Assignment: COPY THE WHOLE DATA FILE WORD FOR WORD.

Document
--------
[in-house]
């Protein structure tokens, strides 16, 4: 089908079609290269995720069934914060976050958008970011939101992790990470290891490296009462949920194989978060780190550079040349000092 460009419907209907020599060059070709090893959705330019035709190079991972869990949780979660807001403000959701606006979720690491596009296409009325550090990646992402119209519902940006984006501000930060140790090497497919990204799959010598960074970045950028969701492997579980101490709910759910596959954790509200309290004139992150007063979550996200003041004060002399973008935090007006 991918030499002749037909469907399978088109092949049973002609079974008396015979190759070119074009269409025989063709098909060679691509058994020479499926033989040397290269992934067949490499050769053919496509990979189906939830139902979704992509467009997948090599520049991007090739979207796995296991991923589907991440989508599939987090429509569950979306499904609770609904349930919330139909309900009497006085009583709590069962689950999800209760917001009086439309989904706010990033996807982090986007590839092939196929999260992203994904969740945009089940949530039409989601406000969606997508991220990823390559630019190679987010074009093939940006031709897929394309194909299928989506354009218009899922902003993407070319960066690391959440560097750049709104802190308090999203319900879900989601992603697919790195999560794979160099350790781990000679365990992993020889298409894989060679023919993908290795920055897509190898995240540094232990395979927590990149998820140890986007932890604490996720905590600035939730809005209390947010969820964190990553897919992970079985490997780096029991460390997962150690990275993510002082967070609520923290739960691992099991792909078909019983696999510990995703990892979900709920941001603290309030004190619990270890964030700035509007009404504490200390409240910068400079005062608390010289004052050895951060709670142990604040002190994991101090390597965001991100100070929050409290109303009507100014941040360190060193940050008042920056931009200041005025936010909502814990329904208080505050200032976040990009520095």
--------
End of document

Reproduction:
[in-house]
């Protein structure tokens, strides 16, 4: 089908079609290269995720069934914060976050958008970011939101992790990470290891490296009462949920194989978060780190550079040349000092 460009419907209907020599060059070709090893959705330019035709190079991972869990949780979660807001403000959701606006979720690491596009296409009325550090990646992402119209519902940006984006501000930060140790090497497919990204799959010598960074970045950028969701492997579980101490709910759910596959954790509200309290004139992150007063979550996200003041004060002399973008935090007006 991918030499002749037909469907399978088109092949049973002609079974008396015979190759070119074009269409025989063709098909060679691509058994020479499926033989040397290269992934067949490499050769053919496509990979189906939830139902979704992509467009997948090599520049991007090739979207796995296991991923589907991440989508599939987090429509569950979306499904609770609904349930919330139909309900009497006085009583709590069962689950999800209760917001009086439309989904706010990033996807982090986007590839092939196929999260992203994904969740945009089940949530039409989601406000969606997508991220990823390559630019190679987010074009093939940006031709897929394309194909299928989506354009218009899922902003993407070319960066690391959440560097750049709104802190308090999203319900879900989601992603697919790195999560794979160099350790781990000679365990992993020889298409894989060679023919993908290795920055897509190898995240540094232990395979927590990149998820140890986007932890604490996720905590600035939730809005209390947010969820964190990553897919992970079985490997780096029991460390997962150690990275993510002082967070609520923290739960691992099991792909078909019983696999510990995703990892979900709920941001603290309030004190619990270890964030700035509007009404504490200390409240910068400079005062608390010289004052050895951060709670142990604040002190994991101090390597965001991100100070929050409290109303009507100014941040360190060193940050008042920056931009200041005025936010909502814990329904208080505050200032976040990009520095």